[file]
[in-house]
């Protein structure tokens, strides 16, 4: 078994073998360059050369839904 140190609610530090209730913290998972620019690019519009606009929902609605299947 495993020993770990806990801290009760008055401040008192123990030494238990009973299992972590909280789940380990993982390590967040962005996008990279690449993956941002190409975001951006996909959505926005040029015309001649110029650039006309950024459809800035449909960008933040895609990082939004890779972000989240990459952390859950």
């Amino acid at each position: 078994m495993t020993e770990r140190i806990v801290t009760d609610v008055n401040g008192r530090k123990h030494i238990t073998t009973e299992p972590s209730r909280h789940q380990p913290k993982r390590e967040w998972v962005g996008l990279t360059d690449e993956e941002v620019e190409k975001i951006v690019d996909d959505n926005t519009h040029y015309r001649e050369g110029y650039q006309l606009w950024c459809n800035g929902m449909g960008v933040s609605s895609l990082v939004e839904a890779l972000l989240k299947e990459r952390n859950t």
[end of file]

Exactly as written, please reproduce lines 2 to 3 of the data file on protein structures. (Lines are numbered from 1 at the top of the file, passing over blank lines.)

């Protein structure tokens, strides 16, 4: 078994073998360059050369839904 140190609610530090209730913290998972620019690019519009606009929902609605299947 495993020993770990806990801290009760008055401040008192123990030494238990009973299992972590909280789940380990993982390590967040962005996008990279690449993956941002190409975001951006996909959505926005040029015309001649110029650039006309950024459809800035449909960008933040895609990082939004890779972000989240990459952390859950």
């Amino acid at each position: 078994m495993t020993e770990r140190i806990v801290t009760d609610v008055n401040g008192r530090k123990h030494i238990t073998t009973e299992p972590s209730r909280h789940q380990p913290k993982r390590e967040w998972v962005g996008l990279t360059d690449e993956e941002v620019e190409k975001i951006v690019d996909d959505n926005t519009h040029y015309r001649e050369g110029y650039q006309l606009w950024c459809n800035g929902m449909g960008v933040s609605s895609l990082v939004e839904a890779l972000l989240k299947e990459r952390n859950t």